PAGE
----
Polarization

Two polarized disks were put into a grooved holder with their polarization axes lined up, and a bright red light emitting diode (LED) was placed on one side, and a light sensor was placed on the other side. Light intensity was measured as a function of the plastic rotating polarizer angle from 0 to 180 degrees. Science Workshop was used to measure the intensity for every 5-degree rotation (Fig 1).

The mineral calcite exhibits birefringence (double refraction), and therefore has two different values for its index of refraction. A calcite crystal was placed on top of print and rotated in order to see the difference between the two rays, the ordinary ray and the extraordinary ray. A polarizer was then used to look at the images formed by the calcite.

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In order to determine the stress points in a plastic object, we used a photoelastic effect where we looked at the object through a polarizer. When the plastic was squeezed together, changes in the color occurred, displaying points with greater stress.

Polarization by reflection from a non-metallic surface was used in this method in order to help distinguish the plane of incidence, and Brewster’s angle. A cardboard disk with a picture on it and a polarizer were placed in the holder, with a piece of black plastic (n=1.491) in between them. Brewster’s angle was determined from tan= n, and=56. We then looked through the polarizer at this angle and were able to determine the polarization direction. We also viewed the reflection of a ceiling light directly above the black plastic in order to determine if it was polarized in this case.

In order to determine polarization by scattering, a jar was filled with water and dried milk, and then a flashlight was shined directly down into the top of the jar. From the side of the jar, we looked through a polarizer at the scattered light. From this we determined if the light was horizontally polarized.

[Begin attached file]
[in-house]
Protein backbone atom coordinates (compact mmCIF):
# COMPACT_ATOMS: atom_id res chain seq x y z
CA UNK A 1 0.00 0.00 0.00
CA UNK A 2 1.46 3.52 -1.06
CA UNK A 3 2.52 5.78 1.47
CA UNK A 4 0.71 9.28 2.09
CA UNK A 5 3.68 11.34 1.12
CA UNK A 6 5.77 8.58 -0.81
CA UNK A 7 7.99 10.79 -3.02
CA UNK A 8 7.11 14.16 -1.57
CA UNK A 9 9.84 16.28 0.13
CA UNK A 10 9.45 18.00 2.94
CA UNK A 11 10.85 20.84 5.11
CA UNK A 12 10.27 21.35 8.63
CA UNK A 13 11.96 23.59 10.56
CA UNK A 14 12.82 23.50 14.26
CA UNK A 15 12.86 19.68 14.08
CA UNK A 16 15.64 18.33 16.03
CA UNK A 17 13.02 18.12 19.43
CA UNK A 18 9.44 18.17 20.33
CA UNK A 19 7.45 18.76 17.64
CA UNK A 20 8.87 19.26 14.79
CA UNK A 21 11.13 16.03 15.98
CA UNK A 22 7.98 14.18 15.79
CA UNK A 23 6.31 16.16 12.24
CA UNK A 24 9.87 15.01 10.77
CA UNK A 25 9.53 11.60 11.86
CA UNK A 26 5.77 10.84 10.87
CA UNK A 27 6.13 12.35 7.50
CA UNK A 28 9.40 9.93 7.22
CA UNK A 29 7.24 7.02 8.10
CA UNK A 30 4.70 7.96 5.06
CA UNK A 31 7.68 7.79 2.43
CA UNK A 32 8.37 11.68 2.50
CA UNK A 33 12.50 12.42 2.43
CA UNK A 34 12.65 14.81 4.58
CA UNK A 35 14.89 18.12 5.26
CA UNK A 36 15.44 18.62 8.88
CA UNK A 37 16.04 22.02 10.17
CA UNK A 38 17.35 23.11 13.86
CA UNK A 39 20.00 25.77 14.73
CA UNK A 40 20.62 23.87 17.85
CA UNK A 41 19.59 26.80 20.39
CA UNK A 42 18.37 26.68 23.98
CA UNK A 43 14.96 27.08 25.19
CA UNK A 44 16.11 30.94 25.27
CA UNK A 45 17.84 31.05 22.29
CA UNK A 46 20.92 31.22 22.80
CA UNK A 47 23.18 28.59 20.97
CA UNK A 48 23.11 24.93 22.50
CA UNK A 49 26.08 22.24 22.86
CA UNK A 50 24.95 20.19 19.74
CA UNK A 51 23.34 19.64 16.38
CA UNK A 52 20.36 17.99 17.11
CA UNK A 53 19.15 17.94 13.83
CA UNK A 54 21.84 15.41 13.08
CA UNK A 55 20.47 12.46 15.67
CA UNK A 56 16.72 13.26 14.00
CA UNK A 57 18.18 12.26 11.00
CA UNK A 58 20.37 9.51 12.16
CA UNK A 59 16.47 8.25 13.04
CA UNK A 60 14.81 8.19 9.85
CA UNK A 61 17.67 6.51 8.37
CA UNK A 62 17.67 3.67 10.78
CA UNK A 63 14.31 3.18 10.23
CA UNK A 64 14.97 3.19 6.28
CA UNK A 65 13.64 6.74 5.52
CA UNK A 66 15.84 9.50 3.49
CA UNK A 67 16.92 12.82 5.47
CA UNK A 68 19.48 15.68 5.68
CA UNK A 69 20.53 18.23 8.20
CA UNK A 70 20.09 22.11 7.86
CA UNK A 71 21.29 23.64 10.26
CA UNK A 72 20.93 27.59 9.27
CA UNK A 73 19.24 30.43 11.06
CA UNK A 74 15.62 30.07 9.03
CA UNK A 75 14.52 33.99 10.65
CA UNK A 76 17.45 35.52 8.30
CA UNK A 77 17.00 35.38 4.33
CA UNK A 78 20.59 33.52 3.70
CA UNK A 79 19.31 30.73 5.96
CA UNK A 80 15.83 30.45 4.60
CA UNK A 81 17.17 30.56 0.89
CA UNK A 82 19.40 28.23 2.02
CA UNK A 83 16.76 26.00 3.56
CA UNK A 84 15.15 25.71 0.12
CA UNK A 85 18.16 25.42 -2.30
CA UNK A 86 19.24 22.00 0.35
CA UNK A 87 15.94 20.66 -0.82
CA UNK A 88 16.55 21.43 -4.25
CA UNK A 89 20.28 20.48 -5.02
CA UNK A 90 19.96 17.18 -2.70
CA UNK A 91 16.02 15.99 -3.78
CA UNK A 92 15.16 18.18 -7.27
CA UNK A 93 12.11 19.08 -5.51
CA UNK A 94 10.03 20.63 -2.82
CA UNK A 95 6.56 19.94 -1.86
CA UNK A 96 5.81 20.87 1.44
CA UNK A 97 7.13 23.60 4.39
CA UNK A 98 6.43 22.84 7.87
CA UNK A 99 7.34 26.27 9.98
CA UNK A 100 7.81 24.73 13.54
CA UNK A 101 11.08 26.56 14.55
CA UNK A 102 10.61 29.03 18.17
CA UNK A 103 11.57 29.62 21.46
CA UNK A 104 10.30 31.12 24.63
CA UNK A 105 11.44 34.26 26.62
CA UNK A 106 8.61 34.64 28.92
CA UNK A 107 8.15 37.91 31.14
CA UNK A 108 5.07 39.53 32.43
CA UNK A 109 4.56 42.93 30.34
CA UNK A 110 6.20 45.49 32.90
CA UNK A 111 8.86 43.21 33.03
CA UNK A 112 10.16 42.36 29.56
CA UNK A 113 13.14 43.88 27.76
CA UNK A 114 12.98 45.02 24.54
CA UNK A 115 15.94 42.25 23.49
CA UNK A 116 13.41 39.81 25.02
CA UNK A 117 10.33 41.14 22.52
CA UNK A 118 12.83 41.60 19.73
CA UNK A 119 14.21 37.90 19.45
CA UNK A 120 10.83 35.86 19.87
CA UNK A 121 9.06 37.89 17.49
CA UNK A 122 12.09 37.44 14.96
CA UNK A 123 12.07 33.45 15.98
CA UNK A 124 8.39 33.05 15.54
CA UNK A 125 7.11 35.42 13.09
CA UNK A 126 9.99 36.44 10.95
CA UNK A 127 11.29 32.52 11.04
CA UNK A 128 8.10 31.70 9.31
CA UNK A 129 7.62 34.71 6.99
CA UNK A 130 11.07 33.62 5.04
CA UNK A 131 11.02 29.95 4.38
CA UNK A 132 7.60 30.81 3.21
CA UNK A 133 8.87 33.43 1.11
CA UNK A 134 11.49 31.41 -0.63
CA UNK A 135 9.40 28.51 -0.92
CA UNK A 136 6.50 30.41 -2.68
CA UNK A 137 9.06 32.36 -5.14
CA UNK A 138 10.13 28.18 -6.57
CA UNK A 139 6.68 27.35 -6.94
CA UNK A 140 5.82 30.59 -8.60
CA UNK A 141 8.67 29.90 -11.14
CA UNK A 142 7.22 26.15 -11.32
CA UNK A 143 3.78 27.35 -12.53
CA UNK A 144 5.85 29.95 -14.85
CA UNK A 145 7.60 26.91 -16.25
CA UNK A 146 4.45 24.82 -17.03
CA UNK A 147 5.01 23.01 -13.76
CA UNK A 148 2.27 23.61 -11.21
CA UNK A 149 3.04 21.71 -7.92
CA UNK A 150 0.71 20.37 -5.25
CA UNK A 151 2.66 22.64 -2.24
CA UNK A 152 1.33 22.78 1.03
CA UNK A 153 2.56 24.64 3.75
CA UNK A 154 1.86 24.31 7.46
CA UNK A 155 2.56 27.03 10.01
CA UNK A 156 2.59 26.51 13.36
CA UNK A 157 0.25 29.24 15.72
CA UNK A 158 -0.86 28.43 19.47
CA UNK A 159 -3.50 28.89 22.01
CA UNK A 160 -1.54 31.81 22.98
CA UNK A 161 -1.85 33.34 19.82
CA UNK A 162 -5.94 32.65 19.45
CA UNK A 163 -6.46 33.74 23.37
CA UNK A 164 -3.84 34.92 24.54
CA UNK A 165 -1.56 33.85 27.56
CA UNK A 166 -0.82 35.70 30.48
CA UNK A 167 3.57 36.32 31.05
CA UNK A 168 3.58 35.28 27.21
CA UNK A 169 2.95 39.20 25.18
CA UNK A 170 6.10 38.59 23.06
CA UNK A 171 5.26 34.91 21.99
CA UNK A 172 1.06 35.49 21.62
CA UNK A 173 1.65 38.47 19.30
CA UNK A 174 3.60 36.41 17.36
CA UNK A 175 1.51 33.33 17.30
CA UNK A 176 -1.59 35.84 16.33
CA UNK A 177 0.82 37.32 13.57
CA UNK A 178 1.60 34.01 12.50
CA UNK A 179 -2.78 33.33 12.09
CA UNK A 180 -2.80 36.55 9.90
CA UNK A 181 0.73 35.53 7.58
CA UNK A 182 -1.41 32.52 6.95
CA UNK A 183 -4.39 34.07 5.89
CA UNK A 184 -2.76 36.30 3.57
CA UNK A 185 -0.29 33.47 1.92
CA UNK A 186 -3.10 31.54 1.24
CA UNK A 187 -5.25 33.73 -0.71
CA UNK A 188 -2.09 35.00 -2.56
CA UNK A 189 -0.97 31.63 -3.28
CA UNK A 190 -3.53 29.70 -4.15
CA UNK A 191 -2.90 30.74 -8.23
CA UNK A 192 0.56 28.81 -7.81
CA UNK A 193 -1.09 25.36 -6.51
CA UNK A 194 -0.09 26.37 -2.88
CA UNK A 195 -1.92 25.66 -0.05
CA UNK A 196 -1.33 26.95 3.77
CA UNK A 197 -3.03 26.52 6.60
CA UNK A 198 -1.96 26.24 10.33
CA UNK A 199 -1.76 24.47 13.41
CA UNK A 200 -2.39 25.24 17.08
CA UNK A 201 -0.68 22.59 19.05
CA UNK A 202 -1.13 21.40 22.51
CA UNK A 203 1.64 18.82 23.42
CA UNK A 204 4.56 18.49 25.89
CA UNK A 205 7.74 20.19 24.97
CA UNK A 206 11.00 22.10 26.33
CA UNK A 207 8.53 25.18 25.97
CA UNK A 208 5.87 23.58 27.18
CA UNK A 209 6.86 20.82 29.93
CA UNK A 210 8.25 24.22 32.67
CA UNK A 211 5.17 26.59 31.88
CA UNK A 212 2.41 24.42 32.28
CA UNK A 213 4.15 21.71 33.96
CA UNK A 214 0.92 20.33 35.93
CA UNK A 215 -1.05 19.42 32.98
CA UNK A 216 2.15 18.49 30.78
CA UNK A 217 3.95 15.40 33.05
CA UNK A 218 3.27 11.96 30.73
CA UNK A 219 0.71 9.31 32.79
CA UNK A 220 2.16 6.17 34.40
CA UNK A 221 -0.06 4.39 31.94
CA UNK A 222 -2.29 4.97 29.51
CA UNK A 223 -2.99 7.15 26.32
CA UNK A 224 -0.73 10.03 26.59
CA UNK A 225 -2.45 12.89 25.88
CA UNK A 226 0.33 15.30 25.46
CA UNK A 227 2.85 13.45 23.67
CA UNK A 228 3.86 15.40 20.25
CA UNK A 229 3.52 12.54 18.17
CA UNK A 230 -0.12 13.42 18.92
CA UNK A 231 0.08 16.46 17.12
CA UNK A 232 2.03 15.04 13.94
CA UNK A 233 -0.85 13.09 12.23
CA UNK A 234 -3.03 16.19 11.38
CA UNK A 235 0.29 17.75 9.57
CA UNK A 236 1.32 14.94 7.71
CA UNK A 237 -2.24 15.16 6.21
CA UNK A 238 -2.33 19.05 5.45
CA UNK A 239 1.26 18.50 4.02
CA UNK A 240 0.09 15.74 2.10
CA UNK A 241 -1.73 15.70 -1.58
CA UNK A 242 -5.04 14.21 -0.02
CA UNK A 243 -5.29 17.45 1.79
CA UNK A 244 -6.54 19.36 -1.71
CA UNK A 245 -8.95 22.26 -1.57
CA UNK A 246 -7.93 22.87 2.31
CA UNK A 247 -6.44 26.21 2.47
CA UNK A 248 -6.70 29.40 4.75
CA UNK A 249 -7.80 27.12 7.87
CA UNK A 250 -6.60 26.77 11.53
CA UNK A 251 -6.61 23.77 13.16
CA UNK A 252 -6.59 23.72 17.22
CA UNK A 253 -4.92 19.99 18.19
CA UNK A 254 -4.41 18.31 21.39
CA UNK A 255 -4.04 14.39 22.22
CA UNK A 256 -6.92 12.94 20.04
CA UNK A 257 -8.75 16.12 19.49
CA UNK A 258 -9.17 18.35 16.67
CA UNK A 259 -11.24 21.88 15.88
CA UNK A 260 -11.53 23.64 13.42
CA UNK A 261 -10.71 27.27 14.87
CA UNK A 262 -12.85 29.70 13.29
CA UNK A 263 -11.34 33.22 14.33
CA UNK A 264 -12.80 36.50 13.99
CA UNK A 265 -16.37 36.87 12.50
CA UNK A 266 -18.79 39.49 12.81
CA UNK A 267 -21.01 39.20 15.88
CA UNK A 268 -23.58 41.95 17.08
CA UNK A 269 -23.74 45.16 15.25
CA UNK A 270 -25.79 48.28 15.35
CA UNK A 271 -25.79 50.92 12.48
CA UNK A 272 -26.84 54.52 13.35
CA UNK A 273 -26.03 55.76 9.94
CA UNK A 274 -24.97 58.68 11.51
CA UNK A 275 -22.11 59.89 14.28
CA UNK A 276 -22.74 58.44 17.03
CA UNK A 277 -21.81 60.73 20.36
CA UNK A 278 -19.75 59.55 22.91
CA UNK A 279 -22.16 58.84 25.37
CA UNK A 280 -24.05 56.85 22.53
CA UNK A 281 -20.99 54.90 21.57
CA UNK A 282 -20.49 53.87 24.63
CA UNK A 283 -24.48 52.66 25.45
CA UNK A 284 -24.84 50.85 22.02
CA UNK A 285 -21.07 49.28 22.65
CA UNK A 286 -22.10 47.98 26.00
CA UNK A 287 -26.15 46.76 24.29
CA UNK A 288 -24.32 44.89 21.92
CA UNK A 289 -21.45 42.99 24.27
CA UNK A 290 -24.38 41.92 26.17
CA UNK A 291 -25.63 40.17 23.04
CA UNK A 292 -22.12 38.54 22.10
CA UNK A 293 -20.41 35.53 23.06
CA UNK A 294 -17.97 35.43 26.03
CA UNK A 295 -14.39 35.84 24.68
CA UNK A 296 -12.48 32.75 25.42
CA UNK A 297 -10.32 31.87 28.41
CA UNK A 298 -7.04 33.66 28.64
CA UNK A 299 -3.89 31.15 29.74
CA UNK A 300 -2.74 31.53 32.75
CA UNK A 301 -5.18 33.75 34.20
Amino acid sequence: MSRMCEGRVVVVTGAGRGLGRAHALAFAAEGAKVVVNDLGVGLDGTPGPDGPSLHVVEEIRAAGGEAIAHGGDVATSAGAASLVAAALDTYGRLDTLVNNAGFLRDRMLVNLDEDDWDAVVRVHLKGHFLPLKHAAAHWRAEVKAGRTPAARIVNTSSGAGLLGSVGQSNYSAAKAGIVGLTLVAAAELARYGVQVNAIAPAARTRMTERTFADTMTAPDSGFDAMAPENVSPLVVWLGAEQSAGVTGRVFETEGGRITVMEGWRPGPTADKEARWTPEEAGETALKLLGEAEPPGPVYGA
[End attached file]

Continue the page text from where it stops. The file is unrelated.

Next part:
A halogen bulb light source was set up at the end of a yardstick, and a light sensor was set up on the yardstick beginning at 0.1m from the light source. Science Workshop was again used to measure the intensity of light ranging from 0.1m to 1.00m (Fig. 2).

In part one, method one, the curve for my values was greater than that for the calculated values, but was quite similar other than that. This could be due to the fact that our methods weren’t as precise as they could have been and if we had been more precise, our values would have been too.

In method two, the calcite crystal created a double image, and as you rotated the crystal, one image stood still (formed by the ordinary ray), while the other one rotated around it (formed by the extraordinary ray). When the print is viewed through the crystal and then through a polarizer which is being rotated, we were able to see the in-phase and out-of-phase of the polarized light. The images would switch so that only one of them was viewed at a time. This told us that the relative polarization of one print image was horizontal, and one was polarized laterally. In order to go from maximum intensity of one image to the maximum image of the other, the polarizer had to be rotated 90 degrees.

In method three, the greatest stress points appeared mainly around the edges of the plastic, near the joints. At these points, there was the most color, and the center of it was all black.

Method four had a polarizing angle of 56 and the polarization was determined to be horizontal. We determined this by looking at the picture on the front of the lab and finding out what the polarization was for the polarizer, and then looking through it at different angles (0 ,90 , 180 , 270 ). When looking at the ceiling light reflection, it was not polarized because there are so many rays coming from all different directions and interfering with the light directly above. Had we isolated it better, it may have then been polarized, but under the circumstances, there was too much light involved.

Using the polarizer, in method five, we were able to confirm the prediction about scattered light given in the lab manual. The light was dark when the polarizer was at 0 and 180 . When the polarizer was at 90 and 270 , the light coming through was bright. The scattered light is horizontally polarized.

In part two, method one, my curve again had larger values than the calculated values. I feel this could have occurred because not only could we have been more precise, however, our light wasn’t the only light in the room and there could have been some interference from the other light sources. For a real light bulb, I would expect the inverse square law to fail atdistances because
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